The homeodomain-containing transcription factor Emx2 encodes for a homeobox protein essential for territorial specification of rostral CNS as well as for proper spatio-temporal tuning of neural cell growth and differentiation (Gangemi et al. 2006). Previous experiments done in my laboratory demonstrated its role in inhibiting cortico-cerebral astrogenesis, limiting proliferation of astrocytes-committed progenitors upon its overexpression in neural stem cells. This control takes place via a functional cascade, which includes stimulation of Bmp signaling and Sox2 repression, through the downregulation of Egfr and Fgf9 (Falcone et al., 2015). Meanwhile, studies by other labs also reported an inverse correlation between Emx2 expression levels and aggressiveness of several human cancers, including lung, endometrial and gastric tumours (Okamoto et al. 2010) (Li et al. 2012). Inspired by these findings, we activated a research program aimed at exploring the possibility to use Emx2 in therapy of glioblastoma multiforme. This neoplasm is the most common and aggressive malignant primary tumor of the CNS, responsible of 4% of all tumor death in humans. Conventional therapeutic options for it are unfortunately limited: after surgical resection, GBM-affected patients routinely undergo radiotherapy and adjuvant chemotherapy (temozolomide, TMZ); nevertheless, their median survival is no longer than 14 months. In 2016, Carmen Falcone demonstrated that Emx2 overexpression suppresses a number of different glioblastomas in vitro, within 7-10 days, by inducing cell death and inhibiting cell proliferation. Molecular mechanisms underlying this phenomenon resulted to be highly pleiotropic, indeed Emx2 affects different pathways and genes, including RTK cascades, cell cycle control circuitries and other malignancy-related processes (Falcone et al. 2016). Then, given limits of conventional therapies, we decided to score the actual benefit of experimental Emx2 gene therapy, evaluate its possible interaction with standard chemo- and radiotherapy, and explore novel routes for its delivery. These issues were investigated under the framework of this thesis. Results were as follows. First, Emx2 displayed a therapeutically appealing, anti-oncogenic activity in vivo. Indeed the median survival time of mice transplanted with Emx2-GOF tumour cells was twenty days longer compared to the control group (i.e. 35 days), outperforming TMZ. Next, these results were confirmed by in vitro kinetic assays. Here we observed at least an additive effect between TMZ and Emx2-GOF treatments; specifically, in case of the U87 line, Emx2 sensitized GBM cells to chemotherapy. As for X-rays, we found that their association to Emx2 overexpression resulted in an enhanced anti-oncogenic effect. By means of ad hoc calibrated, in vitro kinetic assays, we discovered that Emx2 sensitized GBM cells to radiation. This was predominantly due to an inhibition of homologous recombination-based DNA-repair, likely leading to GBM cell suicide. A pronounced downregulation of SOX2 and FOXG1, two key drivers of GBM malignity, was instrumental to that. Finally, interested in developing new effective and biosafe strategies for in vivo delivery of the therapeutic Emx2 transgene, we collected preliminary proofs of principle, supporting the feasibility of a novel design based on combined use of HSV-1-derived, oncolytic viruses and amplicon vectors.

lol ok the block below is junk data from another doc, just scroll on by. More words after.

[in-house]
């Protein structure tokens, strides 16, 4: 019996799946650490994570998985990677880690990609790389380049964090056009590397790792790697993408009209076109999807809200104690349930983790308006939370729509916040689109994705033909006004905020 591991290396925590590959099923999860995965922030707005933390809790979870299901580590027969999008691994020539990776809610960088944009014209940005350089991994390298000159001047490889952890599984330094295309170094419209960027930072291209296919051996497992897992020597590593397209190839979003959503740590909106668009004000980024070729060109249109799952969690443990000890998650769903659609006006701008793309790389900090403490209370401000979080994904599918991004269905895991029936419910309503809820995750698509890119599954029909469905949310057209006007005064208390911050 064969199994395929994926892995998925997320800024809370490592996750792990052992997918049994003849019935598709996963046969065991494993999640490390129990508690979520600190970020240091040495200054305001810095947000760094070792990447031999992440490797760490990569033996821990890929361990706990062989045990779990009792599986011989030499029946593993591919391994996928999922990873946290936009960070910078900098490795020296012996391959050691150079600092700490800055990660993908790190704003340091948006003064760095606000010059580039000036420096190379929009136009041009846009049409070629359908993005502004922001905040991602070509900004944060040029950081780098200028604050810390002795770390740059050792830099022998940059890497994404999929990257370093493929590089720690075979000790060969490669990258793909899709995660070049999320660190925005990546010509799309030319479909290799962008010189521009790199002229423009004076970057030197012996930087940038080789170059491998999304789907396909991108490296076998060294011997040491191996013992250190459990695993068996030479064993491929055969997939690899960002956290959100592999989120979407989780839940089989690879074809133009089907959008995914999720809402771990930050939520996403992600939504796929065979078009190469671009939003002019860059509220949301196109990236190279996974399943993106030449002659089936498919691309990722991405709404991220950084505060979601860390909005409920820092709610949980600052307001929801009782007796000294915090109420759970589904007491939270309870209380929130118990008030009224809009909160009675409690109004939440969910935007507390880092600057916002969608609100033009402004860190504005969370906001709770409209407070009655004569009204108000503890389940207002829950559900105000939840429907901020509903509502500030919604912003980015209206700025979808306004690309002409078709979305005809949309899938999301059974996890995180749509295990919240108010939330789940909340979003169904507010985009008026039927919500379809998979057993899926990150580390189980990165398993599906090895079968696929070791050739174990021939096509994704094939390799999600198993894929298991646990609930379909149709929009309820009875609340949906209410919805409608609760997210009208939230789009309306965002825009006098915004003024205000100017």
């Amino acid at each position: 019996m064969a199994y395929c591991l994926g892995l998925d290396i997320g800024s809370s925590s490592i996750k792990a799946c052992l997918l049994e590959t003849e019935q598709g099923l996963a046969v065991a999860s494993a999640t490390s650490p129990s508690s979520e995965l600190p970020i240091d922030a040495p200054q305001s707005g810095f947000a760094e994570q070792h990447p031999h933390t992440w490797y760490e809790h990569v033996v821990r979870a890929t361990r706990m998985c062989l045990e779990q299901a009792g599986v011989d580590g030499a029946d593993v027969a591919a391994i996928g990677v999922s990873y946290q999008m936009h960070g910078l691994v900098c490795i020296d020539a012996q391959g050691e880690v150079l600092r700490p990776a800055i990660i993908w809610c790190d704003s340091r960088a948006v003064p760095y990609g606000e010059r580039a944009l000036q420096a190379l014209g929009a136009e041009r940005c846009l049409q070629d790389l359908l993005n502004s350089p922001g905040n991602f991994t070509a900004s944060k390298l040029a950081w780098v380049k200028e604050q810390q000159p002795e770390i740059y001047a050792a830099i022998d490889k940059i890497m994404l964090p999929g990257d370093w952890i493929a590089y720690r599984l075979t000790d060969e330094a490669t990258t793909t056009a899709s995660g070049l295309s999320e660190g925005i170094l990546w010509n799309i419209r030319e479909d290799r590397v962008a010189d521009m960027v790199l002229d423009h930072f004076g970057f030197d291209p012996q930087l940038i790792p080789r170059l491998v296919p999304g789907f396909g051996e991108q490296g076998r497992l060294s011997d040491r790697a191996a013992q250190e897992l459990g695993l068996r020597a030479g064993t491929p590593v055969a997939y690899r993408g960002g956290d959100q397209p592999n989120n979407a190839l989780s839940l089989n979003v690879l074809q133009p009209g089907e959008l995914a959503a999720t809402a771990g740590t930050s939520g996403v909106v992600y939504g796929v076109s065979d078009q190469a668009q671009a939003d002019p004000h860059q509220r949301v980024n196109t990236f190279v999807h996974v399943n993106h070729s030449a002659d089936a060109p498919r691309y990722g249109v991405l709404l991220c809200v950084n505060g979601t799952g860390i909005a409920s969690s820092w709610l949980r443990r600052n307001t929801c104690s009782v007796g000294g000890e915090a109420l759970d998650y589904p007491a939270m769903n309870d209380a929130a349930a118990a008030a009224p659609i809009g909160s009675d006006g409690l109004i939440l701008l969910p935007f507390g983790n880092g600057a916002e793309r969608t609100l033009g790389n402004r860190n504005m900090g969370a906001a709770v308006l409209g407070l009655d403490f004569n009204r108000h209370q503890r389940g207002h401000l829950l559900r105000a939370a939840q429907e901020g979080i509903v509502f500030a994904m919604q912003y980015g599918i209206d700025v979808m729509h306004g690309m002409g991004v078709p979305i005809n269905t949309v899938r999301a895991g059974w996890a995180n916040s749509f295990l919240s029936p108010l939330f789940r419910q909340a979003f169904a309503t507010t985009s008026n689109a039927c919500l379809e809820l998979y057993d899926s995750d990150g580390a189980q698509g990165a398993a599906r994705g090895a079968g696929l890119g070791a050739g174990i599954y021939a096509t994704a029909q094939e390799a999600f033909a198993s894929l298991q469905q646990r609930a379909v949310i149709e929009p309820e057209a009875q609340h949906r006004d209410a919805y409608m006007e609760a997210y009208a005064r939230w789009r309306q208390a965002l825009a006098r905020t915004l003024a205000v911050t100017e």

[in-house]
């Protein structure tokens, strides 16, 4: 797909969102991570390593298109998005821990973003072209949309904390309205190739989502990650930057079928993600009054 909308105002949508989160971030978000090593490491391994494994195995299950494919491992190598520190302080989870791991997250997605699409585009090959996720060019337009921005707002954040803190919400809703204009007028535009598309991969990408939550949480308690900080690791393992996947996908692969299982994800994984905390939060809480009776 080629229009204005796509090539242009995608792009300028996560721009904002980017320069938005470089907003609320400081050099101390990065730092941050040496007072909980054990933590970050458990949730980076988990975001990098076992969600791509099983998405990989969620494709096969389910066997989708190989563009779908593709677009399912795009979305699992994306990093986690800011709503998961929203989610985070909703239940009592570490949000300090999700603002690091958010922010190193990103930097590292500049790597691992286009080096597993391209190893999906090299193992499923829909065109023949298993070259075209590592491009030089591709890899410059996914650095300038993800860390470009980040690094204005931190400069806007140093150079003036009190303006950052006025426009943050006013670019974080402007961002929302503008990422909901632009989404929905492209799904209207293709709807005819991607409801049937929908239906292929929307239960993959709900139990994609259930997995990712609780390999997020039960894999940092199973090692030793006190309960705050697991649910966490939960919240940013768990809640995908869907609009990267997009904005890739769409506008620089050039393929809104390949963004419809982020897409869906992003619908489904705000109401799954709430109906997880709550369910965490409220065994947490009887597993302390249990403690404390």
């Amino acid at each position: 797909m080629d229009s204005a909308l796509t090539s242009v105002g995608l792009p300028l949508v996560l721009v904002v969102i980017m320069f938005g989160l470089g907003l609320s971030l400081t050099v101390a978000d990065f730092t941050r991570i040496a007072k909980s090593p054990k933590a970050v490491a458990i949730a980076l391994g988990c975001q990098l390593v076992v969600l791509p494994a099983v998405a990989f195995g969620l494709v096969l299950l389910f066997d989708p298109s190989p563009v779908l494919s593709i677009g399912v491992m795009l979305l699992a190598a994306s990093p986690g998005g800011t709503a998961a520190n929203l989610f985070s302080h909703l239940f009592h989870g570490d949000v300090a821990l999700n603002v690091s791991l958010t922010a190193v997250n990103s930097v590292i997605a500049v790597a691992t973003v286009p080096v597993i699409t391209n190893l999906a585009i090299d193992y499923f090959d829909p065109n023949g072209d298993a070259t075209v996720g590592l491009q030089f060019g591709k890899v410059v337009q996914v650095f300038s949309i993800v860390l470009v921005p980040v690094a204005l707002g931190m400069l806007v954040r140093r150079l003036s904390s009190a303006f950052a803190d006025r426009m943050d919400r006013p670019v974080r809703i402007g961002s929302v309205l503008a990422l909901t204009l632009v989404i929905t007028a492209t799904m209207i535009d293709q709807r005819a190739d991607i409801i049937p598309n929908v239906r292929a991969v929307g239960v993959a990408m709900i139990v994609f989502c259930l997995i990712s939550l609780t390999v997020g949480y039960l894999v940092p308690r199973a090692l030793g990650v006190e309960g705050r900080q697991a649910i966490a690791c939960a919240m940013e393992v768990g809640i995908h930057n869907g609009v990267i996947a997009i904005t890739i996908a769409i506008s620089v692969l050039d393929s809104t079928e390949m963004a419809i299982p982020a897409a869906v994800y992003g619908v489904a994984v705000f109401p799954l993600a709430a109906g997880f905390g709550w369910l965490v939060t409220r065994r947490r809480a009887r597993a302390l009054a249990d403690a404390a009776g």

Towards Emx2 therapy of Glioblastoma multiforme / Zucco, Jessica. - (2019 Oct 28).

Towards Emx2 therapy of Glioblastoma multiforme

Zucco, Jessica
2019

Abstract